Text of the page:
Is XMRV a laboratory contaminant?

XMRVSince the first observations that the human retrovirus XMRV is associated with prostate cancer and chronic fatigue syndrome (CFS), new studies have been carried out to determine the role of the virus in these diseases. The results have been conflicting: XMRV (and related retroviruses) have been found in some patients, but not in others. Whether laboratory contamination could explain the origin of XMRV has been considered by four independent research groups.

In a study of Japanese patients with prostate cancer or CFS, the investigators found that control samples were positive when examined by PCR for XMRV sequences. They traced the problem to a component of a PCR kit that contained a mouse monoclonal antibody – produced in mouse cells, it likely was contaminated with murine viral nucleic acids. This PCR kit was also used to identify polytropic murine retroviruses in the blood of CFS patients.

The results of two studies demonstrate that clinical samples that test positive for XMRV may also be contaminated with mouse nucleic acids. DNA from peripheral blood was tested for XMRV by PCR using primers specific for the viral gag gene. Samples determined to be PCR positive (19/36 healthy volunteers; 2/112 CFS patients) always contained intracisternal A particle (IAP) sequences. IAPs are endogenous retrovirus-like mobile elements, and because they are present at 1000 copies in the mouse genome, they can be readily detected by PCR. The authors conclude that positive results obtained with their XMRV gag PCR assay are due to contamination of human samples with mouse DNA.

What is the source of mouse DNA in the human samples included in these studies? Contamination might have occurred during blood collection, isolation of peripheral blood mononuclear cells (PBMC), or when DNA is prepared from PBMC. The authors note that fetal bovine serum and phosphate buffered saline, common laboratory reagents used for cell culture, appear to be involved. It is perhaps not surprising that fetal bovine serum could be contaminated with mouse DNA – after all it is known to contain bacteriophages which are acquired during slaughter of cattle.

It should be noted that none of these three previous studies prove that XMRV detected by other groups is a result of contamination. They do underscore the need for very careful analysis of PCR findings, and the inclusion of assays to ensure the absence of contamination with mouse nucleic acids.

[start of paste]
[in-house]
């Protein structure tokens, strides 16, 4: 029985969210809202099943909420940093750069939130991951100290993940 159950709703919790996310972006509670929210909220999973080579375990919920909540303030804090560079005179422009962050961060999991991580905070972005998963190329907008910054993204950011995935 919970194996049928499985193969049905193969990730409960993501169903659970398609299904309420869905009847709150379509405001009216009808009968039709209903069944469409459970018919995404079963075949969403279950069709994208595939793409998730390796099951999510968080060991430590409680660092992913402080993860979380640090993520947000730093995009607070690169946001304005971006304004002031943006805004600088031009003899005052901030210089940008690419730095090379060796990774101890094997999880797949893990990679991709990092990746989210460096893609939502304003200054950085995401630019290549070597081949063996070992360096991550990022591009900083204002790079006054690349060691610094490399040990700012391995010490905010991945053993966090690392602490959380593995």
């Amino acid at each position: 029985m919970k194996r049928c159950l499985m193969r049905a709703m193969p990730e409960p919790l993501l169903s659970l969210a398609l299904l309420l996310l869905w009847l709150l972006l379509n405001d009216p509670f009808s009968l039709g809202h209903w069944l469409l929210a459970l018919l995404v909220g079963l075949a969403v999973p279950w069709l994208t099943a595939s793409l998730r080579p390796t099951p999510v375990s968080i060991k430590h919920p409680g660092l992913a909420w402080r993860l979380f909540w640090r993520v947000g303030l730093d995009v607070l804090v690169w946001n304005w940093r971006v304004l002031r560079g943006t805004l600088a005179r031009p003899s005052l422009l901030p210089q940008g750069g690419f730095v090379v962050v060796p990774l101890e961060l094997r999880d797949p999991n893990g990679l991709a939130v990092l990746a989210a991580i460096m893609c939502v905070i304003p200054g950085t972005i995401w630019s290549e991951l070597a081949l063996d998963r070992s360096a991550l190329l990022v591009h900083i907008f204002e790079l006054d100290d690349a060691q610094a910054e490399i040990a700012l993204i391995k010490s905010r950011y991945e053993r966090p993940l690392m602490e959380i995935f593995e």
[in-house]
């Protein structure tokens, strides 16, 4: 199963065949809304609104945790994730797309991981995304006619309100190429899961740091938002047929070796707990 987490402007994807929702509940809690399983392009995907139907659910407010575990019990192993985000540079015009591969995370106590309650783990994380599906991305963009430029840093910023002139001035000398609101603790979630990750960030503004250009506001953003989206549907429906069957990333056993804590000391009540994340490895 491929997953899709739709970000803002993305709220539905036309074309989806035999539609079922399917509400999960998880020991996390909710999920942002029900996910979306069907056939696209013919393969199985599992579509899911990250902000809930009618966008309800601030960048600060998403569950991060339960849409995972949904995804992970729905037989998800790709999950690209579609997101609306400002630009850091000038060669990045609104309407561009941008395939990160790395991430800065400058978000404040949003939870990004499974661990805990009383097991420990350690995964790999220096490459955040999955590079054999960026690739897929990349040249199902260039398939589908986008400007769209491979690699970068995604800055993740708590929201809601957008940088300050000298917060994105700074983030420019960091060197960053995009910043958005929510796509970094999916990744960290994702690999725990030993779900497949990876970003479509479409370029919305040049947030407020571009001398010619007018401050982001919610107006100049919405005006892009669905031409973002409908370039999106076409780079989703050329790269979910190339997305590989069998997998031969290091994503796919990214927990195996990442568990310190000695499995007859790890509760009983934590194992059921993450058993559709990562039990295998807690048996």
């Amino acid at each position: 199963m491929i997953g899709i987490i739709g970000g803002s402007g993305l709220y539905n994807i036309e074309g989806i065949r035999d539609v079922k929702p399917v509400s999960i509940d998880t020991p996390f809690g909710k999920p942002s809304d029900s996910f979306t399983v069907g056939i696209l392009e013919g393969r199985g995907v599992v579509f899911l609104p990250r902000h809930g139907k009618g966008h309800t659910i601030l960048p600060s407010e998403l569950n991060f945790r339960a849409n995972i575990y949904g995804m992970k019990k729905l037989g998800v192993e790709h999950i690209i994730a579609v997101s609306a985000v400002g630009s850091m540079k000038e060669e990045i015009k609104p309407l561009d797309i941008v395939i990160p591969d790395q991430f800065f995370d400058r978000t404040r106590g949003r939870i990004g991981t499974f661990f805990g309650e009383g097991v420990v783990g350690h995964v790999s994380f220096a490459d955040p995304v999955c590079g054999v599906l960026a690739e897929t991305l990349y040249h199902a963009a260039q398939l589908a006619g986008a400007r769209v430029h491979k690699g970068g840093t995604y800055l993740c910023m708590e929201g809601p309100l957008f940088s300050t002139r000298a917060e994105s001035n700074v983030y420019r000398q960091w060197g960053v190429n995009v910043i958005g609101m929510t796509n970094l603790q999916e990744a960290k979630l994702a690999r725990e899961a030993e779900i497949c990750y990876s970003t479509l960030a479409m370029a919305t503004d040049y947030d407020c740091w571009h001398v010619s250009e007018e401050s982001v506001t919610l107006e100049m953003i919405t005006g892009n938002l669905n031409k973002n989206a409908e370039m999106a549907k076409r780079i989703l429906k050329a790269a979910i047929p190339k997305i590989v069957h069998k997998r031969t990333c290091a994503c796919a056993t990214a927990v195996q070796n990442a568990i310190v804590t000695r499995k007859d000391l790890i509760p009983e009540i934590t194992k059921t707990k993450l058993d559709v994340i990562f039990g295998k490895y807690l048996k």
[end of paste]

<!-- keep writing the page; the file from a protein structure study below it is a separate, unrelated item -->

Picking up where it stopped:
The results of the fourth study have direct implications for the etiology of CFS and prostate cancer. These authors found that gag PCR primers previously believed to be XMRV specific can amplify viral sequences from many strains of mice. Furthermore, these primers could be used to identify XMRV in 5 different human tumor cell lines – presumably these cells had been previously contaminated with a murine retrovirus. Analysis of a human prostate cancer cell line, 22Rv1, which produces a retrovirus similar to XMRV, provided additional evidence for laboratory contamination. Previously identified XMRV from clinical specimens are recombinants between Moloney murine leukemia virus (MoMLV) and the virus from 22Rv1 cells. Furthermore, the 1182 nucleotides present in the genome of one XMRV isolate is 100% identical to Moloney virus. This sequence encodes the MoMLV envelope glycoprotein, which cannot attach to human cells, suggesting that this XMRV isolate arose as a consequence of PCR contamination.

The authors went on to compare all XMRV sequences with that of the virus from 22Rv1 cells. The results indicate that XMRV sequences from patients are interspersed with sequences derived from 22Rv1 cells. Furthermore, the virus from 22Rv1 cells is ancestral in evolutionary terms to patient-derived XMRV sequences. There is more nucleotide diversity in viral sequences from 22Rv1 cells than in all the patient XMRV sequences. The authors conclude:

Whilst our observations cannot conclusively prove that XMRV is not a human pathogen they appear consistent with the hypothesis that XMRV is not an exogenous virus transmitting among individuals. Instead, multiple lines of evidence suggest that the full length clones of XMRV originated from the 22Rv1 cell line.